Misty morning hop
In a feat of wondrous planning and observation, I realized that today would begin in a foggy way and I not only set my alarm clock to capture it, I actually got out of bed and got dressed for it! So, for the third time in less than two weeks, I present to you my lake in all its misty glory! I never get tired of this lake.
There is a magnificent eastern red cedar tree outside my front door that was planted by a previous owner. He didn’t plan it very well, so it’s a little closer to the driveway than it should be, which means birds leave their droppings on our cars. My husband complains that it hides the house too much, but the tree is beautiful, and I have always thought trees were meant to give houses shade and privacy anyway. The blue berries nestled in the green sprays contrast with the rich reddish brown of the trunk in the most wonderful way. One day, when I am feeling very ambitious and energetic, I will paint my house the color of the berries, that beautiful silvery blue. Until then, my house will stay the brownish, boring color that it has been since we bought it. It’s a great improvement over the school bus yellow it was at one time.
The next order of business was to drive my oldest son to school. You see, he goes to school a ridiculously long way away, in another city (well, if you can call it a city), even though there are four high schools closer to us. My other high schoolers got into magnet programs, but the oldest boy realized he was too lazy for that, and just went to the school he’s zoned for, up in Alachua, the city. That’s pronounced Ah-latch-oo-WAY as opposed to the county, which is pronounced Ah-latch-oo-ah. The city’s pronunciation provides me with several minutes of giggling every time I hear it. Anyway, back to my son and his school. Usually, he takes the bus, but I know the drive well enough to know that it is beautiful in the fog, so I took him and he agreed to not complain when I stopped and took pictures, as long as I didn’t take any of his school. So I jumped out of the car to take photos of things like a farm bordered by palm trees.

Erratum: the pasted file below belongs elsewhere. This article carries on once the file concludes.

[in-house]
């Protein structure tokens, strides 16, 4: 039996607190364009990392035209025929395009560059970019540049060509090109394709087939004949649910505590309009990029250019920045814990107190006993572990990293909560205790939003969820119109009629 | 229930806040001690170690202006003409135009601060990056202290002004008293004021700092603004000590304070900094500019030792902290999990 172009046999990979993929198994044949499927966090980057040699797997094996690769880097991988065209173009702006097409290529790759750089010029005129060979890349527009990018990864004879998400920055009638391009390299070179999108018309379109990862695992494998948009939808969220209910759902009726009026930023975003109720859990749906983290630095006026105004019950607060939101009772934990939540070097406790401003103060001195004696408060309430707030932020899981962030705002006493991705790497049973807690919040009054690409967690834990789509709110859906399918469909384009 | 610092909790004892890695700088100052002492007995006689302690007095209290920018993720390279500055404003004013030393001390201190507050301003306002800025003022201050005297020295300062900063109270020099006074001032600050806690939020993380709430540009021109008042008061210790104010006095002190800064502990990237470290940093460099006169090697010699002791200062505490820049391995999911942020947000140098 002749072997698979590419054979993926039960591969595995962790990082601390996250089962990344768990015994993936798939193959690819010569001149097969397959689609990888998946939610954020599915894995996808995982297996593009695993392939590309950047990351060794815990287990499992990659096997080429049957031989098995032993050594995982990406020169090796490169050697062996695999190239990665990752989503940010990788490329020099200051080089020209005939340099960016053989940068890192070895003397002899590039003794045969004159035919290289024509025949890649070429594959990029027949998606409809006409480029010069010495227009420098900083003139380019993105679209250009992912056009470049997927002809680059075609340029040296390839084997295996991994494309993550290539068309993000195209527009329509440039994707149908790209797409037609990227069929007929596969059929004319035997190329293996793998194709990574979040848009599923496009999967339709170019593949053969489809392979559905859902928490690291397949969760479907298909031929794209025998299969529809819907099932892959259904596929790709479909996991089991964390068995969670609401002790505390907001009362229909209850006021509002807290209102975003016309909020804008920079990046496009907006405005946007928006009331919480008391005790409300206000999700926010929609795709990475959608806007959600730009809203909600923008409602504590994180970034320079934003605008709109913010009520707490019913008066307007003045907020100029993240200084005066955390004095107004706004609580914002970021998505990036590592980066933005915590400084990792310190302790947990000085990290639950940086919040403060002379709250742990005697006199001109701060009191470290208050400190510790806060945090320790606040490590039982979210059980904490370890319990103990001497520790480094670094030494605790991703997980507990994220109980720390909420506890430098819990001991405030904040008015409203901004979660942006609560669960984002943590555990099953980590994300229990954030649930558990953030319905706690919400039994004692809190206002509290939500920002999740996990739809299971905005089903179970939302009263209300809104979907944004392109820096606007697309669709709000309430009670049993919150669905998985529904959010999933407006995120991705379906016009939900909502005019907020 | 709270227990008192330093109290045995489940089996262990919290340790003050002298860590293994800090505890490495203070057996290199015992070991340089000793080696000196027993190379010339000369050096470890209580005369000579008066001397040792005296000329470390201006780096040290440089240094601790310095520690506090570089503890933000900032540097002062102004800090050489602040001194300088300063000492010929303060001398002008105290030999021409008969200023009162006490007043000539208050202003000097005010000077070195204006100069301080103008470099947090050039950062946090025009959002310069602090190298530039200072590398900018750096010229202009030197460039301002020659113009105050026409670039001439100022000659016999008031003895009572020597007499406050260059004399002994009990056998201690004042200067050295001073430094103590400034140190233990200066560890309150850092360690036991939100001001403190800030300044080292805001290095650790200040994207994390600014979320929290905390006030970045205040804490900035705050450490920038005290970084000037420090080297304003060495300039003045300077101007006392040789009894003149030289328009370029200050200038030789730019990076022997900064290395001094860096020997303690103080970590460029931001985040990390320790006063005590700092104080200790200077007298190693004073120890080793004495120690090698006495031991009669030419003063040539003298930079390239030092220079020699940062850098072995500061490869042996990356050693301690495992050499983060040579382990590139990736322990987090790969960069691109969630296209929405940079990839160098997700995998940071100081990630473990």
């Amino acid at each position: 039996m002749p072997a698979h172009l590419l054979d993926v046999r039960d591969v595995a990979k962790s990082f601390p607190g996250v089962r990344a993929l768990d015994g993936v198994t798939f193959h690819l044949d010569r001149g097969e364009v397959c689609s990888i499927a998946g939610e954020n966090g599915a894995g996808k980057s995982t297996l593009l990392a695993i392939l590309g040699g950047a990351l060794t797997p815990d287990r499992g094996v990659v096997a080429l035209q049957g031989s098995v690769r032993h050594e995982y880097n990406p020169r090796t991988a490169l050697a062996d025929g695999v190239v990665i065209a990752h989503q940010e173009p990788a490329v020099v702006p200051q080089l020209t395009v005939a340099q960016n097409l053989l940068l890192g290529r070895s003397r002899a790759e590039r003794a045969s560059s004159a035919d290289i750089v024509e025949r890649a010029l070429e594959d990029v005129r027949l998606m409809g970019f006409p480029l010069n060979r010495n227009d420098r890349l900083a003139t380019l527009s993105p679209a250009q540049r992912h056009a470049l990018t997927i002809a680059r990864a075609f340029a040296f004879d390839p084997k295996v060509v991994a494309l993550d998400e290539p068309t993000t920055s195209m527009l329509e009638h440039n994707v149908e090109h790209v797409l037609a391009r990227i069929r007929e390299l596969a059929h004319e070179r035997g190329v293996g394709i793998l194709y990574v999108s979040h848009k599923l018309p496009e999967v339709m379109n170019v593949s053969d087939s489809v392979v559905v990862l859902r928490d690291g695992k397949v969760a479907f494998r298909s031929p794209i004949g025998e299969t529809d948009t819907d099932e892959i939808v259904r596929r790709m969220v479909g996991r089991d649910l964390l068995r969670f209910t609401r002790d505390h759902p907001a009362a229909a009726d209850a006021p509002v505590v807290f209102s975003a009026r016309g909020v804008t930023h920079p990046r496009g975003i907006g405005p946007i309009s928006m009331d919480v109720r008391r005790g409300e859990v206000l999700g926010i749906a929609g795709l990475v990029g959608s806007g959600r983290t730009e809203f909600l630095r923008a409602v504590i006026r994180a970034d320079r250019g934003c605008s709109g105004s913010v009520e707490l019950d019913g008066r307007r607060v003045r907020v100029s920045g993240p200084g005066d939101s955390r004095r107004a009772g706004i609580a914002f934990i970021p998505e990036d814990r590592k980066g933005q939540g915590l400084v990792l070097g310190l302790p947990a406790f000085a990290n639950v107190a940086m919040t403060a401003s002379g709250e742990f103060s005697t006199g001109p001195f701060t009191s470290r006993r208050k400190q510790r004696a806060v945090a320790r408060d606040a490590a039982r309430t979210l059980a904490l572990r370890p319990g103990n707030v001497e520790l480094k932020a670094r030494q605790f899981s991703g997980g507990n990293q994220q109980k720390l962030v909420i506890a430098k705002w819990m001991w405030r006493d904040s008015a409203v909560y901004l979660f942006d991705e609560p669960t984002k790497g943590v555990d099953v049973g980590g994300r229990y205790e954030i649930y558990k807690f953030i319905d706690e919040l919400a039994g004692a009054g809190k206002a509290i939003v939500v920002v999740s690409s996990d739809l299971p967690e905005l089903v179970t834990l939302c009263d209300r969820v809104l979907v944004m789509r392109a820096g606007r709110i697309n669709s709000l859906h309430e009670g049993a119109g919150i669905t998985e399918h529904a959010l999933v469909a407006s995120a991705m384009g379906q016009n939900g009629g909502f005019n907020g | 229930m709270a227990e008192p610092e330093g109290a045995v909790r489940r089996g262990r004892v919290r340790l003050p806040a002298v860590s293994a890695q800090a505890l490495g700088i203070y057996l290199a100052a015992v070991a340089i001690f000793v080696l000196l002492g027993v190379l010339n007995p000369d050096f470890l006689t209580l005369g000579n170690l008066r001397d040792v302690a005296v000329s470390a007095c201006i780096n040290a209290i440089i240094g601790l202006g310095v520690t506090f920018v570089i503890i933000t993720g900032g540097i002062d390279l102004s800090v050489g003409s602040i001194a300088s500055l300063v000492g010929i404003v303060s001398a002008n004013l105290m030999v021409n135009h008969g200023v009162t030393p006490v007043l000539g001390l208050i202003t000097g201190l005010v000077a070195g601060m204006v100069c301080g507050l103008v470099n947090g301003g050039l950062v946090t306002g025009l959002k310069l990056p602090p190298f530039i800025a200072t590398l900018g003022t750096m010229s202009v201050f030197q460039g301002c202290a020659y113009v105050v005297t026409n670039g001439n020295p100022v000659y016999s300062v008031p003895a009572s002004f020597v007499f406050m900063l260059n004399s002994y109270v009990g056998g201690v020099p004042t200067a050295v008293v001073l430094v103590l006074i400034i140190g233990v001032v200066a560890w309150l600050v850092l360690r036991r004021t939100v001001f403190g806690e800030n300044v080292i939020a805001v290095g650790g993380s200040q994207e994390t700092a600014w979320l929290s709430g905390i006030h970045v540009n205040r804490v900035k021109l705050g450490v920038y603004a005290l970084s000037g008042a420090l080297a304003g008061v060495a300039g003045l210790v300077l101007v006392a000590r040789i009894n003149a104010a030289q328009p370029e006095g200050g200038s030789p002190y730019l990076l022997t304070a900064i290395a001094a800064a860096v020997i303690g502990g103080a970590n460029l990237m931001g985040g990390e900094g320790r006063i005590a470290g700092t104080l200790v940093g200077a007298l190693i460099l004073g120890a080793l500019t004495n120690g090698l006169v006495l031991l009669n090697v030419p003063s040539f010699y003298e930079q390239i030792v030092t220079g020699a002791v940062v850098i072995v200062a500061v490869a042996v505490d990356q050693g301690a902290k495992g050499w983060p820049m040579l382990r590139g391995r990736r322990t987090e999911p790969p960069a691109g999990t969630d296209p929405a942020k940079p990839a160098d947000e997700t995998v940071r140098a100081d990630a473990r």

The beauty of this drive is a bit of a love/hate thing for me. Aesthetically, I know it’s gorgeous. I appreciate the people who, like my beloved Pioneer Woman (who doesn’t even know I exist), learn to love farmland and ranch land and make it work for them. I love the wonderful food grown on these farms, and seeing a field of corn or wheat makes me happy. But I was born in the city and grew up with all the appreciation of urbanity that a girl can have living just on the other side of the river from DC. So even as I appreciate the glow of the sun over the fields, my soul cries out for the city!
With that said, look at these cows! Did you even know there were cows in Florida? It’s one of our best kept secrets, I’m willing to bet. The tourism industry never advertises anything as tame as cows in fields, and for some reason, nobody seeks out Florida-grown beef. But there are a lot of cows here. Even before Florida was known for oranges, it was cow country. The largest ranch in the country is not in Texas, or Oklahoma, or Nebraska, it’s in Florida! Deseret Ranches is just outside of Orlando and is currently considered the largest cow ranch in the US. This is not that ranch, by the way, just a farm on the way to my boy’s school that offered some nice scenery. You see that little cow critter (well, he’s probably not so little when you’re next to him) reaching up to eat some of the nice tender leaves off the treee? The grass is still pretty dry and brown, but the leaves are starting to bud on the trees.
Besides the fog this morning, there was frost. All these pretty little plants, cloaked in ice (or at least very cold dew), as well as this brilliant leaf edged in frost and laying in the frozen grass. This makes me unabashedly happy, as I love cold weather and hope for it every day of my life. I dream of snow like other people dream of warm sunny beaches, and am thrilled when I finally get to pull out my jackets and sweaters and scarves.